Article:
Just been digging around inside a recent note – last week – from Joe Dickerson, UK banks analyst at Jefferies. I will not go into too much detail but the key passage for me is his analysis of the challenge form the neo banks or digital only banks.
For full disclosure, I am a big fan of these digital only challengers but I have long had my doubts about one key part of their product offer : cross selling and customer engagement
Put simply, can the digital only banks drive more and more customer engagement by for instance offering new products and sells? I think they can. To give one example. Starling, my personal favourite, has I think done a great job pushing their euro personal accounts and now their SME accounts to its customer base. But its less impressive when it comes to more ‘ancillary’ products such as wealth management. Lloyds by contrast seems to be making a real play for these ancillary products but in my experience most digitally savvy customers tend to compartmentalise their product mix and seek out specialist providers. Starling has tried to address this by building up a marketplace of products but this hasn’t been a huge success in my experience and is actually quite difficult to hunt down on their site (hidden in the main personal menu).
On a broader level, it’s also obvious that the digital banks have struggled to access the cheap lending lines available to more legacy institutions in the Covid crisis – thus Tide has stopped lending because its been over whelmed by demand for BounceBack loans.
It’s against this backdrop that I perused through Dickerson’s note, entitled “Will Corona Kill the Digital-Only Challenger?”.
I think it’s fair to say that the Jefferies analyst comes from a cynical point of view, arguing that few of the previous challengers “ have survived cycles and this time around may prove no different even if we could have never guessed that a potential trigger would be a global pandemic”.
To assess any such changes, the Jefferies analyst looked at SimilarWeb data which tracks mobile traffic across a variety of industries including banks. The base line for this study is that before Corona, digital-only offerings tended to be less engaged with those offering “multi-channel fulfilment”. There was, however, a trend toward digital offerings when Jefferies looked at areas such as install rates and share of app downloads – “in our view, such a trend suggested a potential behavioural change towards digital-only players with greater engagement with digital-only offerings more a matter of time”.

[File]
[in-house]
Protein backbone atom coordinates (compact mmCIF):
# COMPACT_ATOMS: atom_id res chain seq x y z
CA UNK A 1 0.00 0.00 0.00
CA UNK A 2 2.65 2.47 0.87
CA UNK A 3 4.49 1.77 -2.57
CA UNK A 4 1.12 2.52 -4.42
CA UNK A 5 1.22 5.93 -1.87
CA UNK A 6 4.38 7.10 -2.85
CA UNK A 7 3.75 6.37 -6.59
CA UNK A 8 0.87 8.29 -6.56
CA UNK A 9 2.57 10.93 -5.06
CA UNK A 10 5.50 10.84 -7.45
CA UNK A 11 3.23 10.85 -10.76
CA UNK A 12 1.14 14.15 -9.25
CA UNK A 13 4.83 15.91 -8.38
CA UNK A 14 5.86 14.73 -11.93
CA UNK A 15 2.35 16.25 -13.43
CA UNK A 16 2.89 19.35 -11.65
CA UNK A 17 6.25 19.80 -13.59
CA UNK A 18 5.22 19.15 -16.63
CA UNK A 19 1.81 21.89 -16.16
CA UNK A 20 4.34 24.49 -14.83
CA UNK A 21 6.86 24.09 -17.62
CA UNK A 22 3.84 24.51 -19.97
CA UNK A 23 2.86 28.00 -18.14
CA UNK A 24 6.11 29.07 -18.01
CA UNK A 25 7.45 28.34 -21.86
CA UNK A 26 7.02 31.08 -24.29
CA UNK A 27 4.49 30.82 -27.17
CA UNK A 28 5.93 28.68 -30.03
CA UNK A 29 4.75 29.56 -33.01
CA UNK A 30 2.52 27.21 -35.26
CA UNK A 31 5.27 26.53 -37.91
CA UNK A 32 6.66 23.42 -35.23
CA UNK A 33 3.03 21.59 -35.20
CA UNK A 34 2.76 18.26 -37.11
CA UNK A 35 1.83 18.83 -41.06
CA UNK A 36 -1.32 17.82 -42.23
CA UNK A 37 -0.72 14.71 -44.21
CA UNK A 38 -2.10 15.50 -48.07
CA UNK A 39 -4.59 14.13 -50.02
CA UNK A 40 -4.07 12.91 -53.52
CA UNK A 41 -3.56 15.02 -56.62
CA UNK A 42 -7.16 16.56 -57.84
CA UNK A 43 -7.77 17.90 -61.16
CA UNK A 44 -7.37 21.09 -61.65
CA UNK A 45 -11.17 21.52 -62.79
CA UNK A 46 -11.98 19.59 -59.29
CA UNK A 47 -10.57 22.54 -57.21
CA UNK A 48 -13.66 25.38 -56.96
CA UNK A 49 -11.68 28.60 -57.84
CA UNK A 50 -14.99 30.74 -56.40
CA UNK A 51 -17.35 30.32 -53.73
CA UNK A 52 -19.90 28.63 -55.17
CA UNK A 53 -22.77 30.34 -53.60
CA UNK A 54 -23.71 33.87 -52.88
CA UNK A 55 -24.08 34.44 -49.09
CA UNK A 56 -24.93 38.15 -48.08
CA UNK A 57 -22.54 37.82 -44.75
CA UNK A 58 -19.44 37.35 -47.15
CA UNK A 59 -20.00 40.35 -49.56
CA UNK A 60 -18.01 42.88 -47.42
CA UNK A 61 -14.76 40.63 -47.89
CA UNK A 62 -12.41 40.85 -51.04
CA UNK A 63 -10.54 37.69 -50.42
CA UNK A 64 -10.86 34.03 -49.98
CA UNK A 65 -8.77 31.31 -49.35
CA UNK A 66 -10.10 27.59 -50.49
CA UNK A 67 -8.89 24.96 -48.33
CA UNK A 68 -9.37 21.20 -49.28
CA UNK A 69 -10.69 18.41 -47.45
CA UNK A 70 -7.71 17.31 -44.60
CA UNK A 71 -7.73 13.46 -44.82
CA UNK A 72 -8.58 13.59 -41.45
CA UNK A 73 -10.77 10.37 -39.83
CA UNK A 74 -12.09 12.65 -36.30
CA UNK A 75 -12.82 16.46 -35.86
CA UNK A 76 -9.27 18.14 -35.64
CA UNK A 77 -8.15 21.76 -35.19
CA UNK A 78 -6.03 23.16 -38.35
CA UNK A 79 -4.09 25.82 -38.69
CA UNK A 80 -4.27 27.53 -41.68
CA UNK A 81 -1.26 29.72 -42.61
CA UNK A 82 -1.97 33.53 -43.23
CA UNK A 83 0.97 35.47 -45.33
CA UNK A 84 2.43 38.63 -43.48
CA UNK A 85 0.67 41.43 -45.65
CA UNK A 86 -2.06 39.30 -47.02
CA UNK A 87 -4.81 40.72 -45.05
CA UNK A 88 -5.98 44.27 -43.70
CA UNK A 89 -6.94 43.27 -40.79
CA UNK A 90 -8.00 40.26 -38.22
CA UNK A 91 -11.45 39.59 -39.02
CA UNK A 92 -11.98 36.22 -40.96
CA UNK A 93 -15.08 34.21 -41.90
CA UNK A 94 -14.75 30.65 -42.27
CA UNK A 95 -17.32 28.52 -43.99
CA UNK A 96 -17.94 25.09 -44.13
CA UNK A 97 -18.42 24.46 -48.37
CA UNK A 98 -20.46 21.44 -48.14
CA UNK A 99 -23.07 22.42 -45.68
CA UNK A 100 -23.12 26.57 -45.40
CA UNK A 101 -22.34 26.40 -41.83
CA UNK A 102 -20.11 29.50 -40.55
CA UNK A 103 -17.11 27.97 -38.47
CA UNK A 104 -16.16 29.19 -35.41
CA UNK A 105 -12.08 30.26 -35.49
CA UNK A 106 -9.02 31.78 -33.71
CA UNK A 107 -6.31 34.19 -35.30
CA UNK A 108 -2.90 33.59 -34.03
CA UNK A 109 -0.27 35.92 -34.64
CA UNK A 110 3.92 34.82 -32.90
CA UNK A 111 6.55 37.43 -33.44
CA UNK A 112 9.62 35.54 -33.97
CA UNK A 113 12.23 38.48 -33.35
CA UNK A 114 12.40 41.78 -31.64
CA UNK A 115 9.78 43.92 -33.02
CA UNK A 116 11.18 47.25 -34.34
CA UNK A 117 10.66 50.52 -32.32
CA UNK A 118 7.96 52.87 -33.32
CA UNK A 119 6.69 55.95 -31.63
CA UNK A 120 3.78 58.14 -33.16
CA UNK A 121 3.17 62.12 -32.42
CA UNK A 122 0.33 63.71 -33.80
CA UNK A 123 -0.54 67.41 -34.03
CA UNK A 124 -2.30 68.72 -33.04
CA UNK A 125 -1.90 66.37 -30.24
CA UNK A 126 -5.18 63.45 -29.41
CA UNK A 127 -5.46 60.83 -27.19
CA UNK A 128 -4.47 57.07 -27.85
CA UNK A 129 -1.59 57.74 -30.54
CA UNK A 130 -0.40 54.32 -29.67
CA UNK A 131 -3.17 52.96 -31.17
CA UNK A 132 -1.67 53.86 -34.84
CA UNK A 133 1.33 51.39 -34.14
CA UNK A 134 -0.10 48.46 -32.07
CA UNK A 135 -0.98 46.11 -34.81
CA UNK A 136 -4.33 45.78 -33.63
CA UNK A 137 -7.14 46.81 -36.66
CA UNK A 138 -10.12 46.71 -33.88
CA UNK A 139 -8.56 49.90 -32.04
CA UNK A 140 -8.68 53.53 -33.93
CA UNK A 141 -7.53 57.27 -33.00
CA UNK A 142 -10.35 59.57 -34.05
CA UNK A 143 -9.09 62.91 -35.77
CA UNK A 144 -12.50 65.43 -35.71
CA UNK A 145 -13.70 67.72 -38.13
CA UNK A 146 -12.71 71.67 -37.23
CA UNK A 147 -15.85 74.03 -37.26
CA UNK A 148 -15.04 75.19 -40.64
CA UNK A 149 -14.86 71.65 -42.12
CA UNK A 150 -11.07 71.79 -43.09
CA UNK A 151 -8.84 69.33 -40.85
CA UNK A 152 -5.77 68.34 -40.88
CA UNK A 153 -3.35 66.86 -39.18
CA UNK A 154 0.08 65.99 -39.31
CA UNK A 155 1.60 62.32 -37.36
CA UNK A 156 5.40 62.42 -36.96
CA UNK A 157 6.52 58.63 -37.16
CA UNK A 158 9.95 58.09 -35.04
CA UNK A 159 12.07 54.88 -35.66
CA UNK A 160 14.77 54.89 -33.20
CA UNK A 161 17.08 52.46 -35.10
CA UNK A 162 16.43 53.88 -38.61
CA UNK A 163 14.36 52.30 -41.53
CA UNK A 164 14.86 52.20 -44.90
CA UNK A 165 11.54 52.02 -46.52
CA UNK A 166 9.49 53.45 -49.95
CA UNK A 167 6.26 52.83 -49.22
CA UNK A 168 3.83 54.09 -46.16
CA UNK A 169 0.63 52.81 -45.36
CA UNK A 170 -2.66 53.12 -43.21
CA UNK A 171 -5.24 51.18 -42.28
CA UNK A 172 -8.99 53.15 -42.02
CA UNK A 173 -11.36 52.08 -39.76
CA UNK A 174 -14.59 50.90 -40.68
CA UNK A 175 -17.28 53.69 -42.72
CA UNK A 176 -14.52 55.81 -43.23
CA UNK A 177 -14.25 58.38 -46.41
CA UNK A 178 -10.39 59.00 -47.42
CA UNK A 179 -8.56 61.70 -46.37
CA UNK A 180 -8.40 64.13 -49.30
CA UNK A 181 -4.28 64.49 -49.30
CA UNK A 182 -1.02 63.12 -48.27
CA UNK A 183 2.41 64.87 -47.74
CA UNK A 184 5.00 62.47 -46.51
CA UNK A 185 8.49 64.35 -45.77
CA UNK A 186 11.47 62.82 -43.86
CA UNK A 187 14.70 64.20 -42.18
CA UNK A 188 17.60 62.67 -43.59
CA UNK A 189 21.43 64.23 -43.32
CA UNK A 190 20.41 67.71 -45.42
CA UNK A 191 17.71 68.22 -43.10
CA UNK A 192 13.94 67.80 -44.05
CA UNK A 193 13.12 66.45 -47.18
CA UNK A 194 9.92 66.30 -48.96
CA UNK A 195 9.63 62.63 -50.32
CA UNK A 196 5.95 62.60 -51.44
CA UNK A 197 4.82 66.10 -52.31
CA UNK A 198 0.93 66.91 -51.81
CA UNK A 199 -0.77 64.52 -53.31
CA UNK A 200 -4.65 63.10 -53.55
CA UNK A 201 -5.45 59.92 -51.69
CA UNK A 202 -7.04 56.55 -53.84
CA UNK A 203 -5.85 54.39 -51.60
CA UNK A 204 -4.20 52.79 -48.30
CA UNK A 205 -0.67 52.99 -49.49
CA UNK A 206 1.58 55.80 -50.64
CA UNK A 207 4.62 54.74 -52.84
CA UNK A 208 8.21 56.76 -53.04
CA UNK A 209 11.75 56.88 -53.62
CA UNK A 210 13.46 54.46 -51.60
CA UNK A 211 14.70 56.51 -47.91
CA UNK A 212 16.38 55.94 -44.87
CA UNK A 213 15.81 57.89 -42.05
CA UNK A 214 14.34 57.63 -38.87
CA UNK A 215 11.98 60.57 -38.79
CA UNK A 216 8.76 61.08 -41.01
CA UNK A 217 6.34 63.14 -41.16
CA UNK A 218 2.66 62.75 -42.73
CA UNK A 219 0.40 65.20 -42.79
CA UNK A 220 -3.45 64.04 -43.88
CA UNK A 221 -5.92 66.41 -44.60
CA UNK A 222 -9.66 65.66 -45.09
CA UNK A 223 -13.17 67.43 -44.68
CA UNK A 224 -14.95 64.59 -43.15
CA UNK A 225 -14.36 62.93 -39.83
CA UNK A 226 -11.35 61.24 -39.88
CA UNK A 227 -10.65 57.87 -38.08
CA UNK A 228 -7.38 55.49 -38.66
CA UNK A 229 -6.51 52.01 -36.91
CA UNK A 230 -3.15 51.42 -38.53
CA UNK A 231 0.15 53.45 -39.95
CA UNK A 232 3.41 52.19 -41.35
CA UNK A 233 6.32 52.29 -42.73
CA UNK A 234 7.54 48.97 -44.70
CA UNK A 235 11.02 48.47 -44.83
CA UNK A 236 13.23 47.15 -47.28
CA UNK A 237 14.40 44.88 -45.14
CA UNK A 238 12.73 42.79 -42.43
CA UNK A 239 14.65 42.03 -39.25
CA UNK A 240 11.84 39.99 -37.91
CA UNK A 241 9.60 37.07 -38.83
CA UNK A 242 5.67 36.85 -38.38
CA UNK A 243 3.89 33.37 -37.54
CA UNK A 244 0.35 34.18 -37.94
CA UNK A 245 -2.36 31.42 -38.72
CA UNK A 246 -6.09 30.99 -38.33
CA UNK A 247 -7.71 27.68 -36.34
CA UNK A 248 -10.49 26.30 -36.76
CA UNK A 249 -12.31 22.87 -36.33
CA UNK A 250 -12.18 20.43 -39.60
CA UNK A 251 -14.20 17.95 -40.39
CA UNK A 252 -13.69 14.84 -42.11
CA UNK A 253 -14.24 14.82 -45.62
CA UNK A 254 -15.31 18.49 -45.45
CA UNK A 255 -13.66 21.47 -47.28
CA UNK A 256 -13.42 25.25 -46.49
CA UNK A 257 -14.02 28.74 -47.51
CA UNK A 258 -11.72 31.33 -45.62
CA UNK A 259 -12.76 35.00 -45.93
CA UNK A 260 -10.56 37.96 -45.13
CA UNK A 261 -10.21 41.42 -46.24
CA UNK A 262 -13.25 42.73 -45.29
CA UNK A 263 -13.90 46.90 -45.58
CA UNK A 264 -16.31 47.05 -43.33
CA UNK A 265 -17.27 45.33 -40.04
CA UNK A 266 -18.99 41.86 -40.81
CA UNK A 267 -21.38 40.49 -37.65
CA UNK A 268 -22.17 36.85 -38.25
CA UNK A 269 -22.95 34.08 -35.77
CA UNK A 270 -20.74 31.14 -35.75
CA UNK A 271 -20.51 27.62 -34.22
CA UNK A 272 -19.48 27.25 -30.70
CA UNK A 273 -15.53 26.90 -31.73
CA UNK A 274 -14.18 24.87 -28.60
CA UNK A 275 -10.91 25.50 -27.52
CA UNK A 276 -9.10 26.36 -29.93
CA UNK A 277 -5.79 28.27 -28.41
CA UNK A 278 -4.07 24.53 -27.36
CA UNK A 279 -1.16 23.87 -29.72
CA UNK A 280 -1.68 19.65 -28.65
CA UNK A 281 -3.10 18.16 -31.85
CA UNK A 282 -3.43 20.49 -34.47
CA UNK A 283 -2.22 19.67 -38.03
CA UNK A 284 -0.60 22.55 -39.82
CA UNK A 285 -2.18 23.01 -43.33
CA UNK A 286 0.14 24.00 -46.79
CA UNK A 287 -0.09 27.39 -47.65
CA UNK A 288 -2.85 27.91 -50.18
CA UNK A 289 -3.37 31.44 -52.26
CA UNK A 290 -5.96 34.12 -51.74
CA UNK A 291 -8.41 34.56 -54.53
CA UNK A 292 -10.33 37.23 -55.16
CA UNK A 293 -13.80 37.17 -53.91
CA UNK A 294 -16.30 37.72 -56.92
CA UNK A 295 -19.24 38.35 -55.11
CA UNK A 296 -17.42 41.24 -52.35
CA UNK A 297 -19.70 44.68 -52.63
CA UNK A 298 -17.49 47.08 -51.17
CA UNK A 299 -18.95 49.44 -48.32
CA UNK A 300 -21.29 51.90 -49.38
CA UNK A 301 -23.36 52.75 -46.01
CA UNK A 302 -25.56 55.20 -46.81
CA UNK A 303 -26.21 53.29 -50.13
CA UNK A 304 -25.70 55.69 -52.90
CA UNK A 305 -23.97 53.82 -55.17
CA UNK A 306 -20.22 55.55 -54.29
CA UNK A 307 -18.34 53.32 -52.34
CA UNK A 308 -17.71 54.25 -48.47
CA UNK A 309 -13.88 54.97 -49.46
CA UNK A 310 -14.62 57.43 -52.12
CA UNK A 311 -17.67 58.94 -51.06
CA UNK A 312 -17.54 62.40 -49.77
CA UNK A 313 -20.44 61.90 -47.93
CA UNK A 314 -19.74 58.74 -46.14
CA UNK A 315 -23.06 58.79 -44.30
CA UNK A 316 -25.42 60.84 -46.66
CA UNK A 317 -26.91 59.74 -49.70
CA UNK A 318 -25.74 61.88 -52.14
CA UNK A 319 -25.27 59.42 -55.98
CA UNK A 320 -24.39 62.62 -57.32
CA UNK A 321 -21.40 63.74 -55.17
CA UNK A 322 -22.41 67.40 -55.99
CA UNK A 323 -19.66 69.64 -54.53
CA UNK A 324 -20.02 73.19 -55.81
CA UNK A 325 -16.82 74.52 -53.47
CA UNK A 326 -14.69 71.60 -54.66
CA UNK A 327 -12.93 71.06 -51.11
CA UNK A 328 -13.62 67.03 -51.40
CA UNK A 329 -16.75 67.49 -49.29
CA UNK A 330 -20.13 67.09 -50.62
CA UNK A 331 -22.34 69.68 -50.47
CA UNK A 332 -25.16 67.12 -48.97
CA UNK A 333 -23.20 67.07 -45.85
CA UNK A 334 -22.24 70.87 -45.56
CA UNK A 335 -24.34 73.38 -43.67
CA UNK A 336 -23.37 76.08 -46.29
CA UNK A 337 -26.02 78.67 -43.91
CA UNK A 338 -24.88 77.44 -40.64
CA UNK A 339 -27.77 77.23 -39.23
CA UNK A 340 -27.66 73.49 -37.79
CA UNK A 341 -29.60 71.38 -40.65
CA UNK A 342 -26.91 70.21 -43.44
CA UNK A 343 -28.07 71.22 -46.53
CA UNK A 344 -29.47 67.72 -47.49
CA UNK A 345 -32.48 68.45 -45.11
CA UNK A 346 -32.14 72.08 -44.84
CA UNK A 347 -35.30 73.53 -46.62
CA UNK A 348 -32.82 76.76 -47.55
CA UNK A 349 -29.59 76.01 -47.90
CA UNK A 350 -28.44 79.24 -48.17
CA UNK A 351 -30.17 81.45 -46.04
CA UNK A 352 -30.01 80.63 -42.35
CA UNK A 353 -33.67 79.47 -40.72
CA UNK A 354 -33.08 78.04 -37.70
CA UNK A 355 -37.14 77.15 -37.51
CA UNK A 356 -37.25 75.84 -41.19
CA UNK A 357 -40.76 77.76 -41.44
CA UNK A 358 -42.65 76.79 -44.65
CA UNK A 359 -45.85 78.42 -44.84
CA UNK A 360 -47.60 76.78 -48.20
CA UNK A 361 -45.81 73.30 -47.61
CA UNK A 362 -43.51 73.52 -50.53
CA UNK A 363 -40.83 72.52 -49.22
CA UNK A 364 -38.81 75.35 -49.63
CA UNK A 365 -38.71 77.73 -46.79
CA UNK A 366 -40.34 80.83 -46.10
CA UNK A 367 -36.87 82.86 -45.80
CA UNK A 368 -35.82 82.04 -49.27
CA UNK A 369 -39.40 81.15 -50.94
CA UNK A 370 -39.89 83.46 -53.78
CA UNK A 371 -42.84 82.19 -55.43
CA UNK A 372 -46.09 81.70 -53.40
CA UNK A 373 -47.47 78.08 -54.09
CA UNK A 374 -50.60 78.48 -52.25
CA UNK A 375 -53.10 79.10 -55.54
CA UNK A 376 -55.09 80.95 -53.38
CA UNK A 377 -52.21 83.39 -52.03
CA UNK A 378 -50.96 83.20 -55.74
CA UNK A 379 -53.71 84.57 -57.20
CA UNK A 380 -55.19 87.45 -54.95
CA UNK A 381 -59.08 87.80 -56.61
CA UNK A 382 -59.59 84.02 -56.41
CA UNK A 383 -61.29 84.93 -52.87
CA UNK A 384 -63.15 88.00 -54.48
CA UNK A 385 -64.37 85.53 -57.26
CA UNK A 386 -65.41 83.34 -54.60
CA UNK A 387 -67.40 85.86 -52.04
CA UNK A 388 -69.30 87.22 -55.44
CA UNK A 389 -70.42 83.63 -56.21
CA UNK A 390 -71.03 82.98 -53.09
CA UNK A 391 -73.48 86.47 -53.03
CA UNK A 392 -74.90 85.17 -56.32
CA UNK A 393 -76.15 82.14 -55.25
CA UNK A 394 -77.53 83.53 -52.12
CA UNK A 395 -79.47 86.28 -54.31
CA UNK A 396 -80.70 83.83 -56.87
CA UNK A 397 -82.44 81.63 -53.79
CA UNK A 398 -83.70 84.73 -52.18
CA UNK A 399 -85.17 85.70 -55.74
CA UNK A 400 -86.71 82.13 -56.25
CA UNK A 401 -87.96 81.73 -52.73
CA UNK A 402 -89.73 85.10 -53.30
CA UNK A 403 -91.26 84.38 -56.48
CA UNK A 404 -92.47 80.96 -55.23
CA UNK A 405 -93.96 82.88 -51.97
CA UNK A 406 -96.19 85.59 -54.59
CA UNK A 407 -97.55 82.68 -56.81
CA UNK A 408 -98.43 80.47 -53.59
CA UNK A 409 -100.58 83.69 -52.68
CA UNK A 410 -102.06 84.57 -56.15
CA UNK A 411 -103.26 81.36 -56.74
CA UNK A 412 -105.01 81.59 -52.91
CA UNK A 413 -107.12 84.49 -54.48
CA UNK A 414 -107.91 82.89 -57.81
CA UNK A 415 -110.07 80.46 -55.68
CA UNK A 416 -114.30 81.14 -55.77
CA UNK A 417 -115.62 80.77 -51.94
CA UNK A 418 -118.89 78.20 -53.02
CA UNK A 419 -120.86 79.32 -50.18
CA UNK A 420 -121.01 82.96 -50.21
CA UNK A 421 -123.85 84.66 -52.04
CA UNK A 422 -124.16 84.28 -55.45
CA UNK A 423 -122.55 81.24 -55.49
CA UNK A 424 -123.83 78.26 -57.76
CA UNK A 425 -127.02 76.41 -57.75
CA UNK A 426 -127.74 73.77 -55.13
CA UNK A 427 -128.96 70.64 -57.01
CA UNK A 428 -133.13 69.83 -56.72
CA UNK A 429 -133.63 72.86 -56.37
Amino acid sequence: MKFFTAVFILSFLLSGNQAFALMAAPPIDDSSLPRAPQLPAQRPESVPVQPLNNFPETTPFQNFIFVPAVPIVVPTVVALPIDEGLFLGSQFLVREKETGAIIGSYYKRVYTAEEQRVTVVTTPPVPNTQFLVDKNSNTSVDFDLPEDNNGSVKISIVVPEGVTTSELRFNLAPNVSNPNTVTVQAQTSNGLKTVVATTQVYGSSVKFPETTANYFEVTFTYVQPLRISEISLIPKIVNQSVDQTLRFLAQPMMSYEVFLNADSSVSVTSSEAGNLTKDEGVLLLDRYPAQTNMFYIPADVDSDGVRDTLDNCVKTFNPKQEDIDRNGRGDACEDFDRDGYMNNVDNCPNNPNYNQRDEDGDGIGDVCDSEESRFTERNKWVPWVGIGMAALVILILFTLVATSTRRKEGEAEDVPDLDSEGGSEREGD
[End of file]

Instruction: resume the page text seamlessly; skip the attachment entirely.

What’s happened after Corona? A fresh look at the latest SimilarWeb data (chart below 4) shows a reversal in these trends.
“Thus, the large incumbent banks have shown an improvement in install rates as well as share of app downloads since the onset of the coronavirus and the associated lockdown. The open rate (i.e., the percentage of the installed base opening the app daily) – our preferred yardstick for customer engagement – continues to indicate that digital only offerings have less engaged customers than those with multi-channel offerings. What is further worth noting is that multi-channel challenger offerings have eclipsed large incumbents in terms of engagement, even if the large banks’ engagement levels has remained relatively stable. We draw several conclusions:
- If customer engagement is foundering at digital-only banks, the competitive dynamic on pricing – particularly on the liability side of the balance sheet (remember the anchor product in the UK banking market is the current account) – should favour large incumbents and multi-channel challengers;
- The fact that digital engagement at multi-channel challengers (VMUK, TSB, MTRO) is now higher than for large incumbents suggests some longer run share erosion favouring these players;
- There is likely to be some transmission to pricing on the asset side (i.e., mortgage) for non broker originated products.
The bottom line is that we expect funding costs to remain low for the large incumbents with the digital-only operators remaining a pressure on fee income. Of course, all of this is precarious because we only have a few months’ worth of data and none of the major banks stand out with regard to innovation in customer interaction models either in digital or bricks and mortar.”
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